Josip Broz was born in Kumrovec, Austro-Hungary on May 7, 1892. He fought with the Austro-Hungarian army in World War I, and was captured by the Russians. He also served in the Red Army during the Russian civil war of 1918 - 1920. He later returned to Croatia and became a prominent union organizer. He was imprisoned as an agitator from 1929-1934.
In 1937 the Party assigned him to reorganize the Yugoslav Communist party, and in 1941 he emerged as a leader of Yugoslav partisans resisting occupying Axis forces. It was then that he adopted the name Tito.
Although many of his partisans were Communist, Tito’s rapidly growing forces included many non-Communists. Although Yugoslavia's government in exile supported the Serbian resistance leader Mihajlovi, Tito’s army and its successes soon eclipsed those of Mihajlovi and his chetniks. His successes were based on swift guerrilla tactics, his own magnetic personality, and the appeal of his political idea of a federated Yugoslavia to non-Serbian elements. After initial cooperation, Tito and Mihajlovi soon clashed.
By 1943, Tito had a large army and controlled a much of Yugoslavia, centered in Bosnia. Tito had Soviet support from the first, and in 1944 he received full British and U.S. support. After he liberated Belgrade in late 1944, he negotiated the merger of the royal Yugoslav government and his own council of national liberation. In March, 1945, he became head of the new federal Yugoslav government.
Already the virtual dictator of Yugoslavia, he won a major election victory in November, 1945, at the head of the Communist-dominated National Liberation Front. With the opposition abstaining, Tito won about 80% of the vote. King Peter II was deposed, and a republic was proclaimed.
As premier and minister of defense from 1945, Marshal Tito ruled Yugoslavia as a dictator, suppressing internal opposition, executing Mihajlovi and jailing Archbishop Stepinac of Zagreb. He nationalized Yugoslav industry and undertook a planned economy. He didn't attempt to collectivize the small farmers, but forced them, under threat of severe penalties, to furnish large portions of their produce to the state.
Although close to the USSR, Tito pursued independent policies and curbed the activities of Soviet agents. In 1948 the Cominform accused Tito of having strayed from the Party line. Tito denied the charges and refused to submit to the Cominform, from which Yugoslavia was then expelled.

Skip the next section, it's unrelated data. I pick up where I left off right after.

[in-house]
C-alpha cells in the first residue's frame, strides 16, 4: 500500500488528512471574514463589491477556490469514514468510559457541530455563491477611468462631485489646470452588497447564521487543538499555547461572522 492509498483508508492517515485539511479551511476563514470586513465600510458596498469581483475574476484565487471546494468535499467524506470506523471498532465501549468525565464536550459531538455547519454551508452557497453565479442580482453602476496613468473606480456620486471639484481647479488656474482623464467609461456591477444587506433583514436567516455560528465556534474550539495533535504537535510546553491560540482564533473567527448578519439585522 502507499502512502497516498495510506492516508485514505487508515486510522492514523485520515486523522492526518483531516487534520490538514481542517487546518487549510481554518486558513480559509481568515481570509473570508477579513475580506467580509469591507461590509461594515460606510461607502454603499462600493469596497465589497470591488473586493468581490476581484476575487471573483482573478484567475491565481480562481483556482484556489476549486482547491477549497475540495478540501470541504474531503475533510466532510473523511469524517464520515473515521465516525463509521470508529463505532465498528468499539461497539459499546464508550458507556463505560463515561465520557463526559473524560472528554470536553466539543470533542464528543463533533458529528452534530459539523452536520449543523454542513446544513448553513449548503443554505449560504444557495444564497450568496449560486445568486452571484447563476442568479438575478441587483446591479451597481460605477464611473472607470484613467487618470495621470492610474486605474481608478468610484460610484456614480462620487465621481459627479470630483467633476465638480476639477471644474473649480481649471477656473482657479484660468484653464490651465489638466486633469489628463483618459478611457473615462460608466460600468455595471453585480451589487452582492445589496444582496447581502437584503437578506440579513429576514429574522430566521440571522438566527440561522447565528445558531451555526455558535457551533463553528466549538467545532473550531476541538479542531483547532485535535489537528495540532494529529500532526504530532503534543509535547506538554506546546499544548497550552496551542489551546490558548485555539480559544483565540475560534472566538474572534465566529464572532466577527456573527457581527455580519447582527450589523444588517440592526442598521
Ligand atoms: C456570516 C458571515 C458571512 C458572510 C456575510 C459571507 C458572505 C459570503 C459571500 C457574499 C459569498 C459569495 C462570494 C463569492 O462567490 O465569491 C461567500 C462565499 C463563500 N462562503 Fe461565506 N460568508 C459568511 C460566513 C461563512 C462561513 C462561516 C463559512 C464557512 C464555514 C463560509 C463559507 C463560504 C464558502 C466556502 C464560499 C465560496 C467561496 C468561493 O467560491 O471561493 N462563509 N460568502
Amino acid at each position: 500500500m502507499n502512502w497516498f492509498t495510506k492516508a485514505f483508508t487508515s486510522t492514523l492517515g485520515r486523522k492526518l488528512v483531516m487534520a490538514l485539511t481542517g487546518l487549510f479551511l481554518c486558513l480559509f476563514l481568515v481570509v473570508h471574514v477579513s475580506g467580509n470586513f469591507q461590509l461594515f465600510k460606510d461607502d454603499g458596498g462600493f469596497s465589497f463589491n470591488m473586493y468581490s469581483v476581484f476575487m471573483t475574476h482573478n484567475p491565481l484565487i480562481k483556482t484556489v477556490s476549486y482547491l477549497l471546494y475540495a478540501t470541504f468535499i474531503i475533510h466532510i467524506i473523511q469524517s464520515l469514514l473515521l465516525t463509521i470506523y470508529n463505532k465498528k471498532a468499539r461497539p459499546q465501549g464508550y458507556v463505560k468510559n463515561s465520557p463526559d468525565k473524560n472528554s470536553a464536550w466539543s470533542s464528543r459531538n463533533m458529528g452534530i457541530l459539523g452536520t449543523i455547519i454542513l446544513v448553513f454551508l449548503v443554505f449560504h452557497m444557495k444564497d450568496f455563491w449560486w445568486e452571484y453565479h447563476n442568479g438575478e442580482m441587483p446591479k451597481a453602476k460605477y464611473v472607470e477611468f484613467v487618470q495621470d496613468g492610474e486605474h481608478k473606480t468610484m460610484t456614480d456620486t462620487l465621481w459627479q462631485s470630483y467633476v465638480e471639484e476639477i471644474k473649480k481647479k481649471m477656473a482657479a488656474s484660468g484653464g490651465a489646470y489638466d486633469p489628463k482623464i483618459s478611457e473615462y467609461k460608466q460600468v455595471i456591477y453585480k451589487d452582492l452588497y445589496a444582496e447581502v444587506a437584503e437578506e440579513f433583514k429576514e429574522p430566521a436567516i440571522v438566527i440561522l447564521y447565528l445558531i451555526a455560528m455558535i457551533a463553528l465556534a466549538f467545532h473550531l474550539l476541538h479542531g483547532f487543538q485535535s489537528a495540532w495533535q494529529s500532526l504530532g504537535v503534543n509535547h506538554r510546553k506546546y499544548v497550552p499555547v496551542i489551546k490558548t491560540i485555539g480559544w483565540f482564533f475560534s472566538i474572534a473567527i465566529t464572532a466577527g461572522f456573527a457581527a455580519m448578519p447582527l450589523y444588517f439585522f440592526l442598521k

Having already transformed Yugoslavia into an armed camp, Tito built up a highly efficient secret police, and purged dissident elements in the Party, He maintained his position despite the hostility of the USSR and his neighbors. Despite accepting loans from the Western powers, he initially did not alter his internal program. In later years, however, he relaxed many of the regime’s strict controls, particularly those affecting small farmers. As a result, Yugoslavia became the most liberal Communist country of Europe.
On close terms with Nasser of Egypt and Nehru of India, Tito unsuccessfully tried to develop common policies among nonaligned nations. Relations with the USSR were alternately friendly and adversarial. In 1968, along with Ceaucescu of Romania, Tito led the opposition to the Soviet intervention in Czechoslovakia.
Tito was first elected President in 1953, and reelected numerous times thereafter. In 1963 his term was made unlimited. He provided for succession by establishing in 1971 a 22 member collective presidency, comprised of the sitting presidents of the 8 republican and provincial assemblies and fourteen others picked from those same assemblies. Their terms would be five years. Tito was elected chairman of the new presidency in 1971, serving until 1980, the year of his death.
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The Columbia Encyclopedia, Sixth Edition. 2001
< http://www.bartleby.com/65/ti/Tito-Jos.html >
[Accessed December 26, 2002].
< http://www.cnn.com/SPECIALS/cold.war/kbank/profiles/tito/ >
[Accessed December 31 2002].
Tito's Home Page
<: http://www.titoville.com >
[Accessed December 26 2002].